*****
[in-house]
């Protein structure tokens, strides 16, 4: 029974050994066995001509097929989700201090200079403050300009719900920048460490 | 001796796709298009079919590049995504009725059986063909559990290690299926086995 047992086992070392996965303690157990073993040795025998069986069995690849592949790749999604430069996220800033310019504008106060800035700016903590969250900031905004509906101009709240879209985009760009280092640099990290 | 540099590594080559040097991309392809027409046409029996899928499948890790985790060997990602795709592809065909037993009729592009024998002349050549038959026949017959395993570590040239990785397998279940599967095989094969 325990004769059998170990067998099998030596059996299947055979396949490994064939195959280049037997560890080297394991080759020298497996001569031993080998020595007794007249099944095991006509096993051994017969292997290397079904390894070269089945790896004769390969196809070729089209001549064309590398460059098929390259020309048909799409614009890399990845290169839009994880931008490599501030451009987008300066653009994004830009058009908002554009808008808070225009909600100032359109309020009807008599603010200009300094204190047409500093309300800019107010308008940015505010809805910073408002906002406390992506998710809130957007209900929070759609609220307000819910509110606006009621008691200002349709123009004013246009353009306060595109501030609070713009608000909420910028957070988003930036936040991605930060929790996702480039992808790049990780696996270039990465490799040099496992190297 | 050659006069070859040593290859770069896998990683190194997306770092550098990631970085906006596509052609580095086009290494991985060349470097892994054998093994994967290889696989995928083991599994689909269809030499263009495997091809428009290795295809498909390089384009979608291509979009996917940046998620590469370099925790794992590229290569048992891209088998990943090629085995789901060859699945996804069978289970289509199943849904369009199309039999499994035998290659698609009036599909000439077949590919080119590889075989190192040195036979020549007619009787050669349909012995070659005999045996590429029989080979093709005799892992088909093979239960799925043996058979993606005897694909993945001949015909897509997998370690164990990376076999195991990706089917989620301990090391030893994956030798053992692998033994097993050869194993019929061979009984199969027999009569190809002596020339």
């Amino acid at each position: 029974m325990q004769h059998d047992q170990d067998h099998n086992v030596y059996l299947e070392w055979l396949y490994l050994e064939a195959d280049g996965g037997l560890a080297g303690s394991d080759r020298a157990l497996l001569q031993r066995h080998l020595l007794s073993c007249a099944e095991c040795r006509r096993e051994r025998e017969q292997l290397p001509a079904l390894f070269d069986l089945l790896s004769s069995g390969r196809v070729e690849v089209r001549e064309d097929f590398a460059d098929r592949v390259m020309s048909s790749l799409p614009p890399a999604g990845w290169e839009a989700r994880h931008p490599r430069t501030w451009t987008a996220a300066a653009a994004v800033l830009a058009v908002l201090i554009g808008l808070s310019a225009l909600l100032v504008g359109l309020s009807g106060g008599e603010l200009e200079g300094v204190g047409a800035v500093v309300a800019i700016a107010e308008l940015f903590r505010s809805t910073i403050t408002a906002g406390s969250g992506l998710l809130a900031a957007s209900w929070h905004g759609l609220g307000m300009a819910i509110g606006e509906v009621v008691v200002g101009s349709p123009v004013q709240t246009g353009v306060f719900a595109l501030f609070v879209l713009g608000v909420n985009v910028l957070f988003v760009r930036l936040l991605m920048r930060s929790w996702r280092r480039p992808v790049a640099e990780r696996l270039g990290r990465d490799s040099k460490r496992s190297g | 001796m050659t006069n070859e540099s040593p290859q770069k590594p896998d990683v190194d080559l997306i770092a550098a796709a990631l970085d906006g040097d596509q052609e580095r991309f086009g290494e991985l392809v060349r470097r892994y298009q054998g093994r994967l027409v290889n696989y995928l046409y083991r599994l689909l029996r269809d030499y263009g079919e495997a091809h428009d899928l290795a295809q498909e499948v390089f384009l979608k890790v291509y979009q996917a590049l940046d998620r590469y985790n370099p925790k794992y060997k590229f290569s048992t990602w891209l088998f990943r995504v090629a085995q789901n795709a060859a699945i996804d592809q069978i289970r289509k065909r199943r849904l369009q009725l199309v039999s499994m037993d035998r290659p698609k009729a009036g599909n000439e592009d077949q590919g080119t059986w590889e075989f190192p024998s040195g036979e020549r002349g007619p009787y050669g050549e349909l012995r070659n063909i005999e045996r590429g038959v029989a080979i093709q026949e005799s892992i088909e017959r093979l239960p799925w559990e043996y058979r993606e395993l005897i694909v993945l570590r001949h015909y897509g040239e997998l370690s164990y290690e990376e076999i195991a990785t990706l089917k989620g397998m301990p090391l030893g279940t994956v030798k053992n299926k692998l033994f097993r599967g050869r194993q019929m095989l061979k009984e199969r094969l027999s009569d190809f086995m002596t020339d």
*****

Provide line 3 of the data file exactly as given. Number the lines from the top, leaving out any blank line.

């Amino acid at each position: 029974m325990q004769h059998d047992q170990d067998h099998n086992v030596y059996l299947e070392w055979l396949y490994l050994e064939a195959d280049g996965g037997l560890a080297g303690s394991d080759r020298a157990l497996l001569q031993r066995h080998l020595l007794s073993c007249a099944e095991c040795r006509r096993e051994r025998e017969q292997l290397p001509a079904l390894f070269d069986l089945l790896s004769s069995g390969r196809v070729e690849v089209r001549e064309d097929f590398a460059d098929r592949v390259m020309s048909s790749l799409p614009p890399a999604g990845w290169e839009a989700r994880h931008p490599r430069t501030w451009t987008a996220a300066a653009a994004v800033l830009a058009v908002l201090i554009g808008l808070s310019a225009l909600l100032v504008g359109l309020s009807g106060g008599e603010l200009e200079g300094v204190g047409a800035v500093v309300a800019i700016a107010e308008l940015f903590r505010s809805t910073i403050t408002a906002g406390s969250g992506l998710l809130a900031a957007s209900w929070h905004g759609l609220g307000m300009a819910i509110g606006e509906v009621v008691v200002g101009s349709p123009v004013q709240t246009g353009v306060f719900a595109l501030f609070v879209l713009g608000v909420n985009v910028l957070f988003v760009r930036l936040l991605m920048r930060s929790w996702r280092r480039p992808v790049a640099e990780r696996l270039g990290r990465d490799s040099k460490r496992s190297g | 001796m050659t006069n070859e540099s040593p290859q770069k590594p896998d990683v190194d080559l997306i770092a550098a796709a990631l970085d906006g040097d596509q052609e580095r991309f086009g290494e991985l392809v060349r470097r892994y298009q054998g093994r994967l027409v290889n696989y995928l046409y083991r599994l689909l029996r269809d030499y263009g079919e495997a091809h428009d899928l290795a295809q498909e499948v390089f384009l979608k890790v291509y979009q996917a590049l940046d998620r590469y985790n370099p925790k794992y060997k590229f290569s048992t990602w891209l088998f990943r995504v090629a085995q789901n795709a060859a699945i996804d592809q069978i289970r289509k065909r199943r849904l369009q009725l199309v039999s499994m037993d035998r290659p698609k009729a009036g599909n000439e592009d077949q590919g080119t059986w590889e075989f190192p024998s040195g036979e020549r002349g007619p009787y050669g050549e349909l012995r070659n063909i005999e045996r590429g038959v029989a080979i093709q026949e005799s892992i088909e017959r093979l239960p799925w559990e043996y058979r993606e395993l005897i694909v993945l570590r001949h015909y897509g040239e997998l370690s164990y290690e990376e076999i195991a990785t990706l089917k989620g397998m301990p090391l030893g279940t994956v030798k053992n299926k692998l033994f097993r599967g050869r194993q019929m095989l061979k009984e199969r094969l027999s009569d190809f086995m002596t020339d």